The writer is a student of philosophy, and has made his living as a journalist. He has worked in the Organiser and the UNI. 

Thursday, May 7, 2015

Thought - Sick and Ill-treated

No organization has so far found any solution to merge the Muslims in India with Hindu society. National Congress, Bahujan Samaj Party, Janata Dal and such parties have only succeeded in increasing the rift between the two creeds and making Muslims more stubborn. Muslims are like an idiotic son of negligent parents. Careful attention only can correct him. Muslim as an individual is quite accommodative like other human beings. He is fanatic when he poses as a follower of Islam.
Islam has spread through sword and coercion. It hardly cares for the human mind. Civilization in Muslim society is very poor. Tolerance is almost nil. That is why there are continuous wars and bloodshed in Muslim-ruled countries.
Muslims are always troublemakers for people having different faiths. Islam is not ready to accept any God other than Allah. Islam feels that everybody on the globe should accept Allah and only Allah as his God. The famous (?) painter Hussain depicting Hindu Goddess Saraswati in an ugly manner is a noteworthy example. Lack of education is the cause of intolerance.
The real solution to the ghost of Islam in Muslim mind is education for fraternity and coexistence. Muslims should be made to understand that other religions on the globe cannot be destroyed just by sword or gun. All faiths have to co-exist. Some learned Muslim scholars have understood this fact and they have merged as true citizens with other societies.
The concept that �religion is for the uplift of the soul and not for destruction of other faiths� needs to be inculcated in Muslim minds. Indian Muslims cannot leave India. At the same time, India can never become an Islamic totality. They, therefore, have to co-exist with others as people of other faiths like Christians and Parsis are doing. Hindus have many faiths among themselves. Even then rifts hardly ever come to the surface.
By a study of history one can see that the contribution of Muslims in general to human civilization is almost zero. Muslims still want to live in the medieval times. They waste their energy in coups, quarrels and bloodshed.
Understanding of Religion
Religion is a living force for a person. Man learns basics of life from parents, teachers, the surrounding society. What the mother is for a child, religion is for a person. One should not try to annihilate other religions; it is like snatching away the mother from the child. Through the process of learning, one can analyse and think of good and bad. One can improve and refine one�s living through this process.
Nothing in this world is as pure as knowledge. Knowledge refines the attitude of man and he understands in a true sense as to what is right and what is wrong.
Muslims - Sick and Ill-treated Children
Muslims have fought wars and thereafter stayed peacefully with the people of other religions. It is leaders, kings and fanatics who have used Muslims in the name of Islam for their selfish motives. Hindu leaders have coaxed Muslims on similar lines for their selfish interest. Today, every political party is trying to use Muslims for the party benefit by invoking the so-called injustice which has never been done to them.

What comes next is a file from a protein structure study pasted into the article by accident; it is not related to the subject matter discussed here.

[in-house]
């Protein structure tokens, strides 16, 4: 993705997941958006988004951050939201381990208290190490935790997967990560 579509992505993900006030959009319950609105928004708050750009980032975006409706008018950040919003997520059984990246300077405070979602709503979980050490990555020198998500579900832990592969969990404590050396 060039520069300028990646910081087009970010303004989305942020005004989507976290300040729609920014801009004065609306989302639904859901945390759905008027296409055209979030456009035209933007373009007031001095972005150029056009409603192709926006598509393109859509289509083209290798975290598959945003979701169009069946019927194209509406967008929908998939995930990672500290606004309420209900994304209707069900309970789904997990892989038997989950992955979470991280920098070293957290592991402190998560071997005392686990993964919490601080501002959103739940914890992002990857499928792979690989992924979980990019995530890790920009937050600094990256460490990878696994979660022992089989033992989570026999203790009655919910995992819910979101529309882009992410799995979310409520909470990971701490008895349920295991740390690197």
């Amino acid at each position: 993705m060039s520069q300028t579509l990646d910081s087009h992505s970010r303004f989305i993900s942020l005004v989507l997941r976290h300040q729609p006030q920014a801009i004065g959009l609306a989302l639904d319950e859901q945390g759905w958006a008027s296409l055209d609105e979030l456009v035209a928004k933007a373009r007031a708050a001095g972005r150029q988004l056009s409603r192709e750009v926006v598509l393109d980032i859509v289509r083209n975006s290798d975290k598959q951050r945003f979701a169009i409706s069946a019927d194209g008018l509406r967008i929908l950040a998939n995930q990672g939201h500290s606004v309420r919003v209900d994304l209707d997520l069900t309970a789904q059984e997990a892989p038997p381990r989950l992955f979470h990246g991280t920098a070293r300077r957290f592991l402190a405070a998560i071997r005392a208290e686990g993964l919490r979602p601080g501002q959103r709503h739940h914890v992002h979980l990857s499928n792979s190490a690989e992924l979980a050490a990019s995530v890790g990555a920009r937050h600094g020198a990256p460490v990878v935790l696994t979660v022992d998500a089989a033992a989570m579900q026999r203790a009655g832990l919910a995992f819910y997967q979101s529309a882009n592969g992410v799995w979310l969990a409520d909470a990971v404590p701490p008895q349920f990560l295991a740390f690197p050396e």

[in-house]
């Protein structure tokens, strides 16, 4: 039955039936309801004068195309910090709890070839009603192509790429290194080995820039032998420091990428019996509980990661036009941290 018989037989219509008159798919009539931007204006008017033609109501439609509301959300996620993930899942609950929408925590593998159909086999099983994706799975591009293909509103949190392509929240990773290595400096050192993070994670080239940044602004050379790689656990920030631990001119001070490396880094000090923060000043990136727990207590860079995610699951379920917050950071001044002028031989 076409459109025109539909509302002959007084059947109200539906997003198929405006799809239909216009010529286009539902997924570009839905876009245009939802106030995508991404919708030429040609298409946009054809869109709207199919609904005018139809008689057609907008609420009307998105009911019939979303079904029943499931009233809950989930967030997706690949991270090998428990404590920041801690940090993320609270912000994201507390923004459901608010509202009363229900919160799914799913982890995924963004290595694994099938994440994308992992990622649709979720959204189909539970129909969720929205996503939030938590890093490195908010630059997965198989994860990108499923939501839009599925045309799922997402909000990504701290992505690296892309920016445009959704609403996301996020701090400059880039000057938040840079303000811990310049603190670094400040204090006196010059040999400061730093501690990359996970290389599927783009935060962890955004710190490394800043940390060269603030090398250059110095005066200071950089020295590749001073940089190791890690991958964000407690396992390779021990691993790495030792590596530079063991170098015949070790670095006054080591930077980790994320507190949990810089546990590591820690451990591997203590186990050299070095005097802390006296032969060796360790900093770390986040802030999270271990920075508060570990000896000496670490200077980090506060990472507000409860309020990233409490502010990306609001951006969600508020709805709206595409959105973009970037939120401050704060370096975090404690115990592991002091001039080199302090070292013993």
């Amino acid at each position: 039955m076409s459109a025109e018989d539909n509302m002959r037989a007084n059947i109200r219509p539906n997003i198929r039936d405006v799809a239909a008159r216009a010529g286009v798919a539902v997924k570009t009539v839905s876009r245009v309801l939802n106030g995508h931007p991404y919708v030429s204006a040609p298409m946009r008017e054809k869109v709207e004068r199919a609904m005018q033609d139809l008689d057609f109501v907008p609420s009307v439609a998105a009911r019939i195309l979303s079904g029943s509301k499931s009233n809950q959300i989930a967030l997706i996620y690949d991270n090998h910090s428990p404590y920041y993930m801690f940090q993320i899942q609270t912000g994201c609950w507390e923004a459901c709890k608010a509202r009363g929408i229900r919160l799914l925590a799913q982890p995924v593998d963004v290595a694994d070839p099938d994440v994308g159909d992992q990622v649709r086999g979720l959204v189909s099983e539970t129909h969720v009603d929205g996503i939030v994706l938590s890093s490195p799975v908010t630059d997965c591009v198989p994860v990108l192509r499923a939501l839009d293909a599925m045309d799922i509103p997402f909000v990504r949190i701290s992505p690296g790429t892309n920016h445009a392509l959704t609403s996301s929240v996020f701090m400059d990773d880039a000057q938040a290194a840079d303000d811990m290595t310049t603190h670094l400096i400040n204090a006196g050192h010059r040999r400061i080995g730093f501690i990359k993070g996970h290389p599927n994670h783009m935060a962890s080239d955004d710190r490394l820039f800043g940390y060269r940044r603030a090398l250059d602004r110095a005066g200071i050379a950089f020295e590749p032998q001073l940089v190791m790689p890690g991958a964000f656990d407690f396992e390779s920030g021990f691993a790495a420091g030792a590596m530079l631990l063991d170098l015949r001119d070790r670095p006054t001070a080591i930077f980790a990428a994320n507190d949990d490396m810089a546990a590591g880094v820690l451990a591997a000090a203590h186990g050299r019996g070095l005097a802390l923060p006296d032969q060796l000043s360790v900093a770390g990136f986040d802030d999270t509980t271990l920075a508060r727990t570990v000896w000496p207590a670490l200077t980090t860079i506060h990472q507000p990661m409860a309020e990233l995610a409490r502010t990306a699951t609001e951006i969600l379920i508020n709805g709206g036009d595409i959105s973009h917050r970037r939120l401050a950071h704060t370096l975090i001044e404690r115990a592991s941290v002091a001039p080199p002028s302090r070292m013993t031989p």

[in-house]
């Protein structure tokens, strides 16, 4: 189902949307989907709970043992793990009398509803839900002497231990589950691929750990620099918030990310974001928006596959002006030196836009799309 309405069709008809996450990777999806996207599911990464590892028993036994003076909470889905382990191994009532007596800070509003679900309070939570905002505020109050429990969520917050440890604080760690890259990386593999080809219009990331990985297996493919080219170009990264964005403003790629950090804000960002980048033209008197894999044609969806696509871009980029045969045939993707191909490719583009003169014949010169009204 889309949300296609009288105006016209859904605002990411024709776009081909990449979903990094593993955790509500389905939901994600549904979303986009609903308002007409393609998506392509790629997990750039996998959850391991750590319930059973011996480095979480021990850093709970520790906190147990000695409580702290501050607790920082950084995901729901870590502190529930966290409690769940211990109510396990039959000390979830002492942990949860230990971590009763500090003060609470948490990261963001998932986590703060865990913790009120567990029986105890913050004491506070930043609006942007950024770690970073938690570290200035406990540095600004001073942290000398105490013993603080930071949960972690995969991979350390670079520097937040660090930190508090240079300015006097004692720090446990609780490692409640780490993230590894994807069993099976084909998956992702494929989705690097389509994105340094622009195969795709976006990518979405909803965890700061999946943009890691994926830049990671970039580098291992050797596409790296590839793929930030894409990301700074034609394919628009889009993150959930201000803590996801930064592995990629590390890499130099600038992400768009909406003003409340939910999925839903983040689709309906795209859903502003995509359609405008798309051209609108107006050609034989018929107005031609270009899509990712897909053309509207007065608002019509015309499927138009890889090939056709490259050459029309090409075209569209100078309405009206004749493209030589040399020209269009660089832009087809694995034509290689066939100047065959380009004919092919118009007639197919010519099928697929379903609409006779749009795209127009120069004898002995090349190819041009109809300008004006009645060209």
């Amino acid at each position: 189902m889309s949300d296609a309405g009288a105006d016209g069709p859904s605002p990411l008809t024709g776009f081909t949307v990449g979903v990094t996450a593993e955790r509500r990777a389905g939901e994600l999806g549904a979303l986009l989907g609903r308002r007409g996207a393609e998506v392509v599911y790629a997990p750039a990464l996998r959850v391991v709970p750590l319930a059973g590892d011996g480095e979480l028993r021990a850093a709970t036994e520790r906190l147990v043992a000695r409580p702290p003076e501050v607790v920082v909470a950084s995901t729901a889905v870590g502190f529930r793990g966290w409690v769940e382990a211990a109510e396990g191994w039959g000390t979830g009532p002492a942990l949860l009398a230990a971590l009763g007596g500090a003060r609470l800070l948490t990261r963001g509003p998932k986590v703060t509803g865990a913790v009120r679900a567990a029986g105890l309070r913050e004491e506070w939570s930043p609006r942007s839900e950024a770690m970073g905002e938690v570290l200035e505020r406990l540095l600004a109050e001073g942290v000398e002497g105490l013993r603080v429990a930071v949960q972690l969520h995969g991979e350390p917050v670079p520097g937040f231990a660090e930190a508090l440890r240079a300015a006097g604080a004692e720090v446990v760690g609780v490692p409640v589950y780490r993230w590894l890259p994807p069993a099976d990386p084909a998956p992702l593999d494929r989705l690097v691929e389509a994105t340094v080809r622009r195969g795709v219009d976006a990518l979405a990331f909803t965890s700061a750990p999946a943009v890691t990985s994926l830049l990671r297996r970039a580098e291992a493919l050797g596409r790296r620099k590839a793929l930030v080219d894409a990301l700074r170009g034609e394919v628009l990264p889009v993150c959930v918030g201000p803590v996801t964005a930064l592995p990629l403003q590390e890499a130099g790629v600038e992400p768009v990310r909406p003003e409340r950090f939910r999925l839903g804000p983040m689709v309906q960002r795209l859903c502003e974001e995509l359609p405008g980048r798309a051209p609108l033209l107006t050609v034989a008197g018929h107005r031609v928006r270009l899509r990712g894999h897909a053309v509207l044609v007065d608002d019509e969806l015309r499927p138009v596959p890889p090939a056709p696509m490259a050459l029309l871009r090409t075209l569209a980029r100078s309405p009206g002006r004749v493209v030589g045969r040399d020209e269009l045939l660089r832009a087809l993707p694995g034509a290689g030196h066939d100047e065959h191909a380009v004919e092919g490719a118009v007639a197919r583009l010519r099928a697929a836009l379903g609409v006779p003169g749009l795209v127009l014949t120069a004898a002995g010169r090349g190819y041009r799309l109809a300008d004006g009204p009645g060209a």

State boundaries disputes and the Mandal Ayog exemplify the attitudes of selfish leaders. Congress, Janata Dal, United Front Groups are coaxing the people on caste and creed lines, thereby arousing hatred among them. Muslims are looked as vote-banks. Such selfish leaders and political parties can be understood only through the process of education.
Hindu Organizations should view Muslims as sick and ill-treated children of bad parents. Muslims should be caressed only with better education and not by giving concessions and temporary relief. Better family relations, respect for woman, freedom of thought, and basic understanding of human behaviour can make them real citizens.  Muslims, therefore, are required to be educated with students of other faiths. They should attend the schools of Christians and Hindu Organizations. There should not be any special treatment for them as Muslims. Muslims can certainly improve through the study of science and humanities and not through Islam. They should be taught first to be human beings.
Almost all religions except Islam have accepted modern scientific approach. They have discarded old, impracticable and irrelevant religious customs. Muslims have to go in the same footsteps and become sensible and civilized. That will save Islam. Otherwise it is bound to crumble like Marxism.
Reactionary methods to improve or suppress Muslims will not succeed. Muslims are to be treated as human beings. They are to be made aware of freedoms, rights and duties. Unfortunately, Islam has not done this for its follower. Proper education will fulfil this job and bring Muslims into the mainstream with other societies. Gone are the days of war and supremacy. One has to live and let others live. Muslims have to come out of the fool�s paradise that they will rule the world through coercion.
Sarva Panth Samãdar Manch